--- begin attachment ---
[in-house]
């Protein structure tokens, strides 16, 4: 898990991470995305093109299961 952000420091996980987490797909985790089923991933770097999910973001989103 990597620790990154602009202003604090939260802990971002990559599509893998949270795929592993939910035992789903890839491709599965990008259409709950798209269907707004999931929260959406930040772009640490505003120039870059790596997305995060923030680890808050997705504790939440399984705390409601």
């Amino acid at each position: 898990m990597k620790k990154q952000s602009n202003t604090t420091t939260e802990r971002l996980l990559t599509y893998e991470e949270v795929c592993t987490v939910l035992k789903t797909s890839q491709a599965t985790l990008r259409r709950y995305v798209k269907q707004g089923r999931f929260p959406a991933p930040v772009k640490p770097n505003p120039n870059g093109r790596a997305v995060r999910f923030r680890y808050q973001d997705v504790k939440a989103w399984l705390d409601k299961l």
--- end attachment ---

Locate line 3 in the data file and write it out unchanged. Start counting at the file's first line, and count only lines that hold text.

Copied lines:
């Amino acid at each position: 898990m990597k620790k990154q952000s602009n202003t604090t420091t939260e802990r971002l996980l990559t599509y893998e991470e949270v795929c592993t987490v939910l035992k789903t797909s890839q491709a599965t985790l990008r259409r709950y995305v798209k269907q707004g089923r999931f929260p959406a991933p930040v772009k640490p770097n505003p120039n870059g093109r790596a997305v995060r999910f923030r680890y808050q973001d997705v504790k939440a989103w399984l705390d409601k299961l």